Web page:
A procession begins the July 25 welcoming ceremony at the University of St. Michael’s College for the Sheptytsky Institute of Eastern Christian Studies. Photo courtesy St. Michael’s College.

Sheptytsky Institute grounded in freedom

By 
  • August 11, 2017
It should surprise no one that at a time of rising authoritarianism, democracy will be on the curriculum when the Sheptytsky Institute reopens in Toronto.

Along with teaching liturgy, Church history and systematic theology, professors at the institute’s new home in the University of Toronto’s St. Michael’s College are also preparing democracy lessons. And that makes perfect sense to those who know how the Eastern rite Ukrainian Catholic Church was forced underground by Stalinist Soviet rule between 1946 and 1989, said Borys Gudziak, Eparch of the Ukrainian Greek Catholic Eparchy of Paris.

“What the Ukrainian Catholic Church became an expert at — an unwilling expert — was how to stand up to authoritarianism and totalitarianism,” he said.

About 500 people attended an official blessing and garden party July 25 to welcome the Sheptytsky Institute to Toronto. Founded at Chicago’s Catholic Theological Union in 1986, the institute moved to Ottawa’s Saint Paul University in 1990.

The arrival at St. Michael’s College on July 1 makes Sheptytsky part of the ecumenical Toronto School of Theology, which comprises three Catholic graduate faculties, plus theological faculties from two wings of the Anglican tradition, the United Church of Canada and Presbyterians. TST also maintains academic ties with Orthodox, Mennonite, Jewish and Muslim scholars and programs.

Master of Divinity and Master of Arts degrees from Sheptytsky will now be awarded conjointly with the University of Toronto through St. Michael’s College and the Toronto School of Theology.

“I founded the institute to help the rebirth of our Church in North America,” said the school’s founding scholar Right Rev. Dr. Andriy Chirovsky.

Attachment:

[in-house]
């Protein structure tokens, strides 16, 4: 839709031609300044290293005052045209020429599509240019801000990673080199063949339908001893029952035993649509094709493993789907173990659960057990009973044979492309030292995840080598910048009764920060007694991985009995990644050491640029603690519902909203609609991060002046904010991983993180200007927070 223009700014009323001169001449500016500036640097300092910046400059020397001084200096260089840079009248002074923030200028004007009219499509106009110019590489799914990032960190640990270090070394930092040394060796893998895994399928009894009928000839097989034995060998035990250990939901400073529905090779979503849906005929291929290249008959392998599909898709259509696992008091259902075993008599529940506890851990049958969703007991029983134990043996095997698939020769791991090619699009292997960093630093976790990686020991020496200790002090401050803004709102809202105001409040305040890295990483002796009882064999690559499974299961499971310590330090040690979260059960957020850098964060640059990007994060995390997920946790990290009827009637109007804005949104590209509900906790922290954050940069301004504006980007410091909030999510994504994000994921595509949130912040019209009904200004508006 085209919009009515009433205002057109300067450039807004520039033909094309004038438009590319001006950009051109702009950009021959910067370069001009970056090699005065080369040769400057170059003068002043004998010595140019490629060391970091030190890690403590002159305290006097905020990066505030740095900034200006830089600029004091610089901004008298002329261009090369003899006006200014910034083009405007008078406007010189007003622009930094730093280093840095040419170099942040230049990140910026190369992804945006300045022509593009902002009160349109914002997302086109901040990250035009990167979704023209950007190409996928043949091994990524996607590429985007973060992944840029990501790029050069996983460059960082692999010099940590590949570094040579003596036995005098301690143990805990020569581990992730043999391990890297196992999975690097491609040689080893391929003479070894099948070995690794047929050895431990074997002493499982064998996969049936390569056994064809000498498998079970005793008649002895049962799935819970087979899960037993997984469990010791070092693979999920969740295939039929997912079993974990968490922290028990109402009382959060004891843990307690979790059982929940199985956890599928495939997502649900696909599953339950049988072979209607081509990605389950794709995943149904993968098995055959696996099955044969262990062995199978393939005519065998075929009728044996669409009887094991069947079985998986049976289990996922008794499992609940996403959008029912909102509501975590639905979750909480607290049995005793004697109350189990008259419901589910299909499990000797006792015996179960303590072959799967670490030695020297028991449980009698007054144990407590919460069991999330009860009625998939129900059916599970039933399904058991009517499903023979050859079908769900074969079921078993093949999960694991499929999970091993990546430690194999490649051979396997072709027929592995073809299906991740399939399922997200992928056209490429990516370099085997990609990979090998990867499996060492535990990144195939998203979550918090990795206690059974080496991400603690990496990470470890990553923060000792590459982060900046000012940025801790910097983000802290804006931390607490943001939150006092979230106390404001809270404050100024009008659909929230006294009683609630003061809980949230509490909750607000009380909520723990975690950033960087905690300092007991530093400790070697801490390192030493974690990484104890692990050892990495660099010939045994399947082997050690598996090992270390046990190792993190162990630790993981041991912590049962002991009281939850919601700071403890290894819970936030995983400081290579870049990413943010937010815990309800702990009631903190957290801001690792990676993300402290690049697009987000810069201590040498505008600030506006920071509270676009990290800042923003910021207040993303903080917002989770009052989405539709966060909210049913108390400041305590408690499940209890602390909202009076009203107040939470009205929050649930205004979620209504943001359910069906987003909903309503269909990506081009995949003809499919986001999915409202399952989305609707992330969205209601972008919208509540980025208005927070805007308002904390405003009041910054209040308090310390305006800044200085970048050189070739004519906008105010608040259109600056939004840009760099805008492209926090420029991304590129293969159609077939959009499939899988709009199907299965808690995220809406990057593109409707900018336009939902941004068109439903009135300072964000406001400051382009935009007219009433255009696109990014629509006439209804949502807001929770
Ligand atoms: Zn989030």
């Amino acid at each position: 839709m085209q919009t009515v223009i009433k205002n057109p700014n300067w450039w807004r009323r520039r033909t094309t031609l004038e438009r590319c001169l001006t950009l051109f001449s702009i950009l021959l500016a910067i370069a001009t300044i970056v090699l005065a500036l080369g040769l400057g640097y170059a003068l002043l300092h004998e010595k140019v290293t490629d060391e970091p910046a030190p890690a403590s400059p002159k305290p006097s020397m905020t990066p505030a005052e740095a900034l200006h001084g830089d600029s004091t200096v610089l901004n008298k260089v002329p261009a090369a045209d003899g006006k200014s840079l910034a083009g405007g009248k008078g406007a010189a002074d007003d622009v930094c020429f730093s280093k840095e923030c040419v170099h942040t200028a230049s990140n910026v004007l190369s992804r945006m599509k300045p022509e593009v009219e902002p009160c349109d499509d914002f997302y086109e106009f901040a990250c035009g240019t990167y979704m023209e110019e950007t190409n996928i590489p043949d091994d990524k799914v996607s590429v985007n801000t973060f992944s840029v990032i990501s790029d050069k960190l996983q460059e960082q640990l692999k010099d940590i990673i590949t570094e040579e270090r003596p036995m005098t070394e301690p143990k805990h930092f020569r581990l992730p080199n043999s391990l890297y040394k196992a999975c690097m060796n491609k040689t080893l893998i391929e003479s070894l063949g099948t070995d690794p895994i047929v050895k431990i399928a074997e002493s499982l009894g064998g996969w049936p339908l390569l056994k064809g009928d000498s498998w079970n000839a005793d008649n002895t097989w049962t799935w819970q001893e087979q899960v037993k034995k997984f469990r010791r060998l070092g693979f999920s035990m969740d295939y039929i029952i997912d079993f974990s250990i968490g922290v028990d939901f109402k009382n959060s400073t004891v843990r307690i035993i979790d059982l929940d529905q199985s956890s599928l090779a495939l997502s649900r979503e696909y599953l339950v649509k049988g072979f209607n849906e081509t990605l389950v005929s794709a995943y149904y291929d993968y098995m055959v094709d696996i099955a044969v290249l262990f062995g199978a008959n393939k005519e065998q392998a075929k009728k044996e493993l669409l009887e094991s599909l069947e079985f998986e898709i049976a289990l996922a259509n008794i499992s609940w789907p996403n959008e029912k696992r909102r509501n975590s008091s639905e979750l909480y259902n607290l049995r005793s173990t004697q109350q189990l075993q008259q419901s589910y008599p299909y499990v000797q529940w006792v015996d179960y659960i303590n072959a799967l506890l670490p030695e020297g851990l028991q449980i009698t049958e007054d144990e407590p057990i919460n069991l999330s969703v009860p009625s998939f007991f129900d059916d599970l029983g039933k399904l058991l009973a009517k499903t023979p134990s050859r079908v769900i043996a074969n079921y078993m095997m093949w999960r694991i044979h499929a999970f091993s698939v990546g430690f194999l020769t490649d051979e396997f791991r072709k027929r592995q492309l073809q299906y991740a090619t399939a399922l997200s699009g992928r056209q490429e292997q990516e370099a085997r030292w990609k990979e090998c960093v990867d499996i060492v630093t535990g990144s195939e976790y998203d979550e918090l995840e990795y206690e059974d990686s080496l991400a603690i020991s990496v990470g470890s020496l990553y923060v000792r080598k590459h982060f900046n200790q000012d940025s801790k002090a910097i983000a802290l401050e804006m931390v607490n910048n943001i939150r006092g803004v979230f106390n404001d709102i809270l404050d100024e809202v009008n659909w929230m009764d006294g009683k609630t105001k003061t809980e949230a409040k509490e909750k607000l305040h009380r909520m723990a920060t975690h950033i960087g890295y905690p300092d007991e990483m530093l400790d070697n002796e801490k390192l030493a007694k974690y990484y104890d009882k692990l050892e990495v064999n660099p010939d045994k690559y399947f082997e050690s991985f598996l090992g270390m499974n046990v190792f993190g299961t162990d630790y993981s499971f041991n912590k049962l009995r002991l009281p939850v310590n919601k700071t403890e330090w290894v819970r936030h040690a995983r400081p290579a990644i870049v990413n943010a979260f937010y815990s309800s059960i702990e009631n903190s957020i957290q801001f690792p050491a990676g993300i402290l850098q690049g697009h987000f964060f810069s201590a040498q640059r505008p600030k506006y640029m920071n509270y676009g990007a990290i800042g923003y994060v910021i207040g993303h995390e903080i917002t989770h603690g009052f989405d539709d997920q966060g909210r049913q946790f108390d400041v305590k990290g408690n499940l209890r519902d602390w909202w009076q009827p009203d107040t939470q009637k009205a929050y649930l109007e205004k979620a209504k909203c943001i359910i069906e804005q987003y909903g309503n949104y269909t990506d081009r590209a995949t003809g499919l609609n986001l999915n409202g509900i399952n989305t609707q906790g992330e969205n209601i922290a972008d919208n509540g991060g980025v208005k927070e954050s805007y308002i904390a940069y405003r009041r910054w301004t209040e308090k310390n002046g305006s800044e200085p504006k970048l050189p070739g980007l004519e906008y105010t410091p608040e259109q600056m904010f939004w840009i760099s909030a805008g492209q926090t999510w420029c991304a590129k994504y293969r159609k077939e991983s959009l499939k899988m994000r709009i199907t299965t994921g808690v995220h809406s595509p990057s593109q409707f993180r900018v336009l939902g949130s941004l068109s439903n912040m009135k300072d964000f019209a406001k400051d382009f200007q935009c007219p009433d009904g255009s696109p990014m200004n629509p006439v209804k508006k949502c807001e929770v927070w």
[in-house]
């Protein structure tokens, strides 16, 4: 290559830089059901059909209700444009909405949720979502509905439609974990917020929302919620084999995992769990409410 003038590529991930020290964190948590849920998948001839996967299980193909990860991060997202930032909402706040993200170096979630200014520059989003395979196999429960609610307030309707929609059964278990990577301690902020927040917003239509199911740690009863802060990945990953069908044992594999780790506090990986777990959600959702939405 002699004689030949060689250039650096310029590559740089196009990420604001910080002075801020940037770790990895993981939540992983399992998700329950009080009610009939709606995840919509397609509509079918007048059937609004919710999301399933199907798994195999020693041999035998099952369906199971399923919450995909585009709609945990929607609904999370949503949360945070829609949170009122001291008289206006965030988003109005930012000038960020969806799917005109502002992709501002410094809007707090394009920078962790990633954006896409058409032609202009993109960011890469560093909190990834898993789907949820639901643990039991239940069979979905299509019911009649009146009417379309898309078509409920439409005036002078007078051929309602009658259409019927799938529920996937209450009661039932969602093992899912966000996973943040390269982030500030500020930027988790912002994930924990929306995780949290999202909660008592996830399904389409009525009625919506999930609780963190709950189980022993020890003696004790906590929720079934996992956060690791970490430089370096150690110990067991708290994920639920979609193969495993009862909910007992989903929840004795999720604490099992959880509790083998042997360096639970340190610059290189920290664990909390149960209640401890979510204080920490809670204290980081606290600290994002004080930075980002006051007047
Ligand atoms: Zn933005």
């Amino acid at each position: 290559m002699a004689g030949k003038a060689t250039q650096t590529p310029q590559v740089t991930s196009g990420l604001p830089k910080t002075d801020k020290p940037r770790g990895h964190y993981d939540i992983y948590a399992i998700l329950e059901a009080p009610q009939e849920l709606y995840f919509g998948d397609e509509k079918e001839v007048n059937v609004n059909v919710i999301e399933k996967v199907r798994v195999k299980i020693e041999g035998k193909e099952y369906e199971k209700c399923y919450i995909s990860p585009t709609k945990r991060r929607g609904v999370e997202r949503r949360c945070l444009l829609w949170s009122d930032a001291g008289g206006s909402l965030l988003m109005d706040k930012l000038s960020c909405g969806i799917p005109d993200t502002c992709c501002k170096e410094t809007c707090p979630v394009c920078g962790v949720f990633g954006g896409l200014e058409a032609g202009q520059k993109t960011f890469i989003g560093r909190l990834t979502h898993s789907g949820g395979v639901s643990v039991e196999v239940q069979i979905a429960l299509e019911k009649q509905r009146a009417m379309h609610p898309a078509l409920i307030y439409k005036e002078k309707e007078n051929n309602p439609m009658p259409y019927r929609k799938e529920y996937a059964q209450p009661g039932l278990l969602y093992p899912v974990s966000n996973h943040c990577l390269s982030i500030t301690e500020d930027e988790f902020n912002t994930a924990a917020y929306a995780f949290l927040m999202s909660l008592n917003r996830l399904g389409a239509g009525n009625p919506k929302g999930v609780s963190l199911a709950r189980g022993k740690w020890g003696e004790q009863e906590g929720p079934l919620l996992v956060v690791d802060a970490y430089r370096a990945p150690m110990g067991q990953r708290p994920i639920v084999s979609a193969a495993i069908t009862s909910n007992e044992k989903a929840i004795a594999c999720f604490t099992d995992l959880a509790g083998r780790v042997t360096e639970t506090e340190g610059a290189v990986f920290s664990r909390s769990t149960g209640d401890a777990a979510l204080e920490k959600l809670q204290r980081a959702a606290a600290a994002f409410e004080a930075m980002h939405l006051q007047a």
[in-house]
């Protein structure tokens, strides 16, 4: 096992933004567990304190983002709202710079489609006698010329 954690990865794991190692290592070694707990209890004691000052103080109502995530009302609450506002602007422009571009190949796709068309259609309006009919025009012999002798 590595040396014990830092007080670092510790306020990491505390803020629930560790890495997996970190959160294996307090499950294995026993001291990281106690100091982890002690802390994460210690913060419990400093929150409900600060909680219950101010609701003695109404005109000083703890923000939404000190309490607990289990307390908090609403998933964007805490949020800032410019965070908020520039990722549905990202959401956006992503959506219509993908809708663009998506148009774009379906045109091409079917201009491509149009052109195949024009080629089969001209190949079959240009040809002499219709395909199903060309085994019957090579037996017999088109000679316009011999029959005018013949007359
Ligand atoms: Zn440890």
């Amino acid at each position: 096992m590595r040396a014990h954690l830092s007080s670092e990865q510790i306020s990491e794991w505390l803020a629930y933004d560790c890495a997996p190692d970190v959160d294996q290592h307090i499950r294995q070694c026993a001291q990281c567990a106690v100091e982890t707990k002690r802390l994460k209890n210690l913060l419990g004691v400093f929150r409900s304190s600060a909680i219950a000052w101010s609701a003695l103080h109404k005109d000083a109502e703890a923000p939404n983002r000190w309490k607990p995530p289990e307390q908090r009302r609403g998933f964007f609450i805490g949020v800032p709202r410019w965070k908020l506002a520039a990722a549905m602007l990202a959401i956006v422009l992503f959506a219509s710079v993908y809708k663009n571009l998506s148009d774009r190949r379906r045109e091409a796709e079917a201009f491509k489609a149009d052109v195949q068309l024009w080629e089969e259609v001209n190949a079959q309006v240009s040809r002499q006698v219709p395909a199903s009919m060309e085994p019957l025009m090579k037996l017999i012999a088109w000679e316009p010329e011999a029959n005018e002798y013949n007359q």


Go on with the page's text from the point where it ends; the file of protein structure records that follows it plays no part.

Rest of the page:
In the dying days of the Soviet empire, Chirovsky imagined that a healthy, theologically grounded Ukrainian Catholic tradition in democratic North America would be necessary if and when Ukrainians ever escaped Communist totalitarian rule and embraced democracy.

“Our mission really hasn’t changed that much. We’re focused on North America,” Chirovsky said. “We are today a global Church.”

The Ukrainian Catholic Major Archbishop of Kyiv — equivalent to a patriarch for the Greco-Catholic Ukrainians — Sviatoslav Shevchuk is an alumnus of Sheptytsky. From its base in the Ukrainian Byzantine tradition, the Sheptytsky Institute maintains interest and academic ties to Orthodox, Coptic, Assyrian and Catholic traditions, Chirovsky said.

But it’s the institute’s instinct for democratic culture in a world where two-thirds of the Earth’s population has little or no freedom that makes it unique, said Gudziak.

“What the Sheptytsky Institute is bringing forward is an understanding of how (the Venerable Andrey) Sheptytsky and his Church was able to meet the greatest challenges of the 20th century,” said Gudziak, president of the Ukrainian Catholic University in Kyiv, Ukraine. “Today there is, globally, an increase in authoritarian rule … Whether it’s for Christians of the Middle East, or Christians in the former Soviet Union, or Christians in the Far East, whether it’s people of good will in many countries and contexts today — the issue of human dignity, of human freedom, is foremost.”

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